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May 20, 2024 6:51 am

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Philadelphia’s charter school authorizing process complies with state laws, audit finds

Philadelphia Charter School Office Director, Peng Chao, said Tuesday he was “pleased the Auditor General found that our office complied with all applicable legal requirements." (Credit: Commonwealth Media Services)

Dale Mezzacappa, Chalkbeat Philadelphia

This story was originally published by Chalkbeat. Sign up for Chalkbeat Philadelphia’s free newsletter to keep up with the city’s public school system.

Amid charges from some advocates and City Council members that the Philadelphia school board is biased against Black-run charter schools, Pennsylvania’s Auditor General has found that Philadelphia’s authorizing, evaluation, and renewal process complies with all relevant state laws, regulations, and guidelines.

The audit, released Tuesday, highlighted some areas for improvement, but did not raise concern about discriminatory practices. The purpose of the audit was not to explicitly respond to or investigate the allegations of racial bias.

At a press conference, Auditor General Timothy DeFoor said the audit represented “good news to share” because the Charter Schools Office “complied with all state laws and guidance, as well as its own internal processes regarding new applications.”

He also said that it was “important to note that the school board, not the charter schools office,” approves new charter school applications.

The audit scrutinized the procedures followed by the Charter Schools Office for the academic years 2022 and 2023, a period that saw seven new charter applications, none of which were approved, and four charter closures. Two of those closed had Black leadership. It also reviewed the October 2023 investigative report by the Ballard Spahr law firm into the allegations of racial bias. That report found no “intentional bias” in the authorizing and evaluation process, while calling the rate of closure of Black-led charters “concerning.”

The state audit said the office could make some improvements to its Charter School Performance Framework, such as including the responses of charter operators to its findings in the evaluations it makes public, and better monitoring of charter school admissions practices.

In explaining that recommendation, DeFoor cited the problems with Franklin Towne Charter High School, where an investigation found it had excluded students who live in certain ZIP codes with mostly Black students, “in violation of the charter school law and its own charter.”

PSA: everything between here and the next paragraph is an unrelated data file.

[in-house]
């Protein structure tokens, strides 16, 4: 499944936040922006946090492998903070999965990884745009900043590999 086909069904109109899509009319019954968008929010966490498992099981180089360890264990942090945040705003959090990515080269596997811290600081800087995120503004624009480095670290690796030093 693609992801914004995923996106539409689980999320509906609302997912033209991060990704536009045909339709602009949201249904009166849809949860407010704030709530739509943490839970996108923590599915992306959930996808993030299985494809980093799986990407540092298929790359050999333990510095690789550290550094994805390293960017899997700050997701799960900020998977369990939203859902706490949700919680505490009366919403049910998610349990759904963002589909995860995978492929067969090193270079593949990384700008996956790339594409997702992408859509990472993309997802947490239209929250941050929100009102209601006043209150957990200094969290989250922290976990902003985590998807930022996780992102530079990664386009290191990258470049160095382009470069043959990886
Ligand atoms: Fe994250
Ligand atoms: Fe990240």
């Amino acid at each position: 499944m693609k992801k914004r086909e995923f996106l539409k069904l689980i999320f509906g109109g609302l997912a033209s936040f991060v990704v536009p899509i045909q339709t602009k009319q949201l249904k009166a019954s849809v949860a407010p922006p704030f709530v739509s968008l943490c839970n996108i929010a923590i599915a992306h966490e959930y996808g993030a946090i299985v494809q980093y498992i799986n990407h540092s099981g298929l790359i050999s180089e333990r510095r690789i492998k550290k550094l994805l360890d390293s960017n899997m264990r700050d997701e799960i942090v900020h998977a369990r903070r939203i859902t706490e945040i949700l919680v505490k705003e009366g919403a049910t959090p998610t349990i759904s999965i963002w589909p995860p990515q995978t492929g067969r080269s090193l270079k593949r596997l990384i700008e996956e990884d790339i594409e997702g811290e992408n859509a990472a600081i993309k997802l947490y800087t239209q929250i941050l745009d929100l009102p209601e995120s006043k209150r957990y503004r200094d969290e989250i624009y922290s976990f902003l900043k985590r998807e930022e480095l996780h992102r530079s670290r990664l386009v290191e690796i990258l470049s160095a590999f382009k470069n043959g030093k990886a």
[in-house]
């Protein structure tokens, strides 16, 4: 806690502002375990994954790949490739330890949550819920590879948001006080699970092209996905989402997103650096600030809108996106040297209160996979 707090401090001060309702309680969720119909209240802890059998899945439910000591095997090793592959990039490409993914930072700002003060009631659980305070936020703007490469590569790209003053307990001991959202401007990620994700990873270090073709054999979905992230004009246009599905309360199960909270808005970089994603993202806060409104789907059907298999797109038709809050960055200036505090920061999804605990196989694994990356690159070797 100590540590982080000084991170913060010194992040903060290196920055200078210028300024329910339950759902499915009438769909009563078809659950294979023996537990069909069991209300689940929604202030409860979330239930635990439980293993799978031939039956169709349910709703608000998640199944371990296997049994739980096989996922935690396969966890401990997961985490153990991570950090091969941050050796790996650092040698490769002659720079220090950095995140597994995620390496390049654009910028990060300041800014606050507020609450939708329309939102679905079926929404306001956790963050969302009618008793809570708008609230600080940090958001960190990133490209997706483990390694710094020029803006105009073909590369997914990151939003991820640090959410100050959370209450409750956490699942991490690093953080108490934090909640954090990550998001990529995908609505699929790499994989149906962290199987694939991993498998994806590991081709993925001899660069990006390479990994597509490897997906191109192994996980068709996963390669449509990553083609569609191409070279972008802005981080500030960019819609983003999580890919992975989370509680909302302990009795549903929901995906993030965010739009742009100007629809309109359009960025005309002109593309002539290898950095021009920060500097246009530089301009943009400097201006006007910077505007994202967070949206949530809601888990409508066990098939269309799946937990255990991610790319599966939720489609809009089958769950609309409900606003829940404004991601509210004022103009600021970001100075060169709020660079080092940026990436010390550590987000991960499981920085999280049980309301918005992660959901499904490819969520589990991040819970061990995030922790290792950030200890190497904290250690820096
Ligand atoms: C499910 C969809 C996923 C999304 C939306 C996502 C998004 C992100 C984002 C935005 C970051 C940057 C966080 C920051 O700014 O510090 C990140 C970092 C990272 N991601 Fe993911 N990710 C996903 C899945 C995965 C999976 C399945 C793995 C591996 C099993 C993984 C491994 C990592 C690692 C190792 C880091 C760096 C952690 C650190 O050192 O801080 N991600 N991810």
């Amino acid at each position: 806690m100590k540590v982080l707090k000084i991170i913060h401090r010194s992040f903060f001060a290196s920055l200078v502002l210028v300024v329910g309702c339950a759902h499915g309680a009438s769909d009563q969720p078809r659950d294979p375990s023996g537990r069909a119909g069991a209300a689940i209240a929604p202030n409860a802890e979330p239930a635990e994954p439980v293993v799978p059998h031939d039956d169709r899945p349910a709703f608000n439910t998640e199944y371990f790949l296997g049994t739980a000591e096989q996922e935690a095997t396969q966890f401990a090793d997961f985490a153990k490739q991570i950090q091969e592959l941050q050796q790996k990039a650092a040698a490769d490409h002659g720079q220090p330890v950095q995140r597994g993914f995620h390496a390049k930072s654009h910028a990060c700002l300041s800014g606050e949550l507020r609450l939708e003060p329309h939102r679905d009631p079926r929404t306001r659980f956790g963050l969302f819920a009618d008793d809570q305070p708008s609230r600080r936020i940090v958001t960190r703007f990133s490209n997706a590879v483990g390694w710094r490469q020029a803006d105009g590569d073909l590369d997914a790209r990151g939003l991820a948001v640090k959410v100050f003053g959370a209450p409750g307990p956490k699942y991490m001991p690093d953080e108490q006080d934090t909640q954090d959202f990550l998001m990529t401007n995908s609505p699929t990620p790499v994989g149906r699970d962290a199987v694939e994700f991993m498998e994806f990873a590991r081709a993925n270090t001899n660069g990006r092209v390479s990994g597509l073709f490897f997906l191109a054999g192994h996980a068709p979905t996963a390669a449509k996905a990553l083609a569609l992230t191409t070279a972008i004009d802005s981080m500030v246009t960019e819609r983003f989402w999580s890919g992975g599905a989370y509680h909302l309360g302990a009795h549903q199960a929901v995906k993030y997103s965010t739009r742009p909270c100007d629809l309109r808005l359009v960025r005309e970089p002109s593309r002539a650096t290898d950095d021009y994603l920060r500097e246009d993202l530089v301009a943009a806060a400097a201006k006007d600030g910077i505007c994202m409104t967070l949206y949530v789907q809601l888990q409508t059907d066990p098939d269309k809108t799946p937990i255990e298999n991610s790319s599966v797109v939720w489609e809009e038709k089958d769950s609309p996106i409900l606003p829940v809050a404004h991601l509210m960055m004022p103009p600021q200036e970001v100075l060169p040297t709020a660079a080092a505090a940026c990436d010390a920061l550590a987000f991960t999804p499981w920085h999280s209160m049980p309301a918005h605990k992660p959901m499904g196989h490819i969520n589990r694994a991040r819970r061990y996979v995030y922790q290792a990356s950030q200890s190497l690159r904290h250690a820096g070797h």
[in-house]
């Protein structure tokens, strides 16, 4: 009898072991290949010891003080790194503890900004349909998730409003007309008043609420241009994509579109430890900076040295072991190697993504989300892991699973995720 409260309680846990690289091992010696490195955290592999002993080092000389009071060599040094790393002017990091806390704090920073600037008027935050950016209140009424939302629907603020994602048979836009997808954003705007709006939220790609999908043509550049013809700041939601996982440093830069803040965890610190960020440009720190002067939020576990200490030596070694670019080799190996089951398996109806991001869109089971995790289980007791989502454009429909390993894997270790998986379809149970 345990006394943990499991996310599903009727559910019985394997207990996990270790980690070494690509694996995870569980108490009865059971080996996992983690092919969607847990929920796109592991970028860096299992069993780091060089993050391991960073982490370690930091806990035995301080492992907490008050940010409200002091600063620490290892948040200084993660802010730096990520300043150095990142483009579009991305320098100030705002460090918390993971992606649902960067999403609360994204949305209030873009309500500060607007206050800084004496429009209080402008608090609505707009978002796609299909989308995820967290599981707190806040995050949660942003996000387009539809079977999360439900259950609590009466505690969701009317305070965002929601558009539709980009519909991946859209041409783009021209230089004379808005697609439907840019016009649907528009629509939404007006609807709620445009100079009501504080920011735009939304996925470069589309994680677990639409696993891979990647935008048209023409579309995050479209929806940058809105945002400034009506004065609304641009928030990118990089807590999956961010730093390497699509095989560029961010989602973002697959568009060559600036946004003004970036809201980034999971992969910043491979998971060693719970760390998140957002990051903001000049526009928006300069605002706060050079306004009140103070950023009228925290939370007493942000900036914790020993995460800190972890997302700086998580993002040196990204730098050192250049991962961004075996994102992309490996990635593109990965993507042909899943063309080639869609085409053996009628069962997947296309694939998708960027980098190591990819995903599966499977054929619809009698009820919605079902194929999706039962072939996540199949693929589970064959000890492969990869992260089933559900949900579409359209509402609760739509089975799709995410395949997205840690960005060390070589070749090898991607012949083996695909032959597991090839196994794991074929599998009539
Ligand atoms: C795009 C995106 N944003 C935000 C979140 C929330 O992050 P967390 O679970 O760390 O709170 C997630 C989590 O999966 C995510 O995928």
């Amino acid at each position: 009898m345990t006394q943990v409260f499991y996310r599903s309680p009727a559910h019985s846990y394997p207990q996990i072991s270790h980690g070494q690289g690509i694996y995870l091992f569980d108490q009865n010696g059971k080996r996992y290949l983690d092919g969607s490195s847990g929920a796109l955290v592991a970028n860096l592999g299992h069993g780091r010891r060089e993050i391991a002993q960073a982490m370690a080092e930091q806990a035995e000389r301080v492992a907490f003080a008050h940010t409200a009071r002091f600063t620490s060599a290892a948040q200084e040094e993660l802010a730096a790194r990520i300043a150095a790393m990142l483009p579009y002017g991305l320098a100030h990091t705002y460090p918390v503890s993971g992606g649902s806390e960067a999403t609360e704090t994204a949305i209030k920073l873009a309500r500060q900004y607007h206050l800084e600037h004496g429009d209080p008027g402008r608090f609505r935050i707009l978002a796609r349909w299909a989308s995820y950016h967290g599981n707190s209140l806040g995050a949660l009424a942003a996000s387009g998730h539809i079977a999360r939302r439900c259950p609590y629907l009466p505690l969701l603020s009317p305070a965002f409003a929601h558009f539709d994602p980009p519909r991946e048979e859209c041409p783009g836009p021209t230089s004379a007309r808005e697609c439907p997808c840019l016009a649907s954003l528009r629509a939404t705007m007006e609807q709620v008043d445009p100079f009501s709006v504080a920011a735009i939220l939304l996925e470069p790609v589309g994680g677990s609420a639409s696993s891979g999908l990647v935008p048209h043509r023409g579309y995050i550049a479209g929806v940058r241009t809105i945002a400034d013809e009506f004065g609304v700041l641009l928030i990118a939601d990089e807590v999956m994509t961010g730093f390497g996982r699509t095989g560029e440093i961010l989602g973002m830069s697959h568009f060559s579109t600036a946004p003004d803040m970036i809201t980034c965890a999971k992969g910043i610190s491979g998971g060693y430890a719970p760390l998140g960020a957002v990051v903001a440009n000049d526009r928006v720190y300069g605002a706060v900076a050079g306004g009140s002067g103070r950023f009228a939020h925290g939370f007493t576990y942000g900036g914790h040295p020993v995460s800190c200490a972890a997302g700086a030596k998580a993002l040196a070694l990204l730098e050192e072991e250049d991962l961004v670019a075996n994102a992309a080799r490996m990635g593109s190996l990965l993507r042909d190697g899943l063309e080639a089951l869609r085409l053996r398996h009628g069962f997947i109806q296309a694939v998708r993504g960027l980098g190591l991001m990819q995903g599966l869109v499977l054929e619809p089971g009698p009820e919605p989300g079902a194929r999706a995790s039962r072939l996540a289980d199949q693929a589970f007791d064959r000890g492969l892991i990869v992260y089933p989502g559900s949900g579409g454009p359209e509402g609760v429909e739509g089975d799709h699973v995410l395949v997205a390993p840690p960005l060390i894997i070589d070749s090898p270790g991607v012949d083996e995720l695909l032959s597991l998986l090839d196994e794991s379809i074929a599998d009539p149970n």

While the 80-page audit mentions the Ballard Spahr report, it does not describe any independent investigative findings of its own on the topic of racial considerations or bias on the part of the charter schools office.

On the principle that “the oversight body and management should demonstrate a commitment to integrity and ethical values,” the audit found “no issues.”

Last week, city council approved eight of Mayor Cherelle Parker’s nine appointees to the Board of Education, which has direct control over charter school monitoring through its Charter Schools Office. It declined to vote on the nomination of former board president Joyce Wilkerson after charter school advocates mounted a letter-writing campaign against her. Council president Kenyatta Johnson gave no explanation for refusing to consider her nomination except that she “didn’t have the votes.”

During questioning of the nominees, Council member Isaiah Thomas, chair of the education committee, raised angry allegations about bias against Black-led charters, which he said have been closed at a disproportionately higher rate than others. In response, board president Reginald Streater, who had also briefly been the target of the charter advocates, told council that the charter schools office followed all applicable laws and procedures.

Parker then did an end run around council by declining to appoint anyone to replace Wilkerson and announcing that she would continue serving on the board. In response, Thomas said he will convene hearings on whether the city should move to an elected or partially-elected school board, as is done in several other cities.

Peng Chao, the chief of the charter schools office, appeared with DeFoor at the press conference in Harrisburg Tuesday. He said he was “pleased the Auditor General found that our office complied with all applicable legal requirements … in Philadelphia we have a robust evaluation system that … holds all charter schools to the same set of performance standards to foster high-quality education options and improvement outcomes for all of our students.”

Saying “there is no perfect system,” he noted that “a strong system is self-reflective.” The office will “continue to learn, reassess and develop best practices as the landscape of public education evolves.”

A spokesperson for Thomas said they wanted to study the report more before responding.

Dale Mezzacappa is a senior writer for Chalkbeat Philadelphia, where she covers K-12 schools and early childhood education in Philadelphia. Contact Dale at dmezzacappa@chalkbeat.org.

Chalkbeat is a nonprofit news organization covering public education.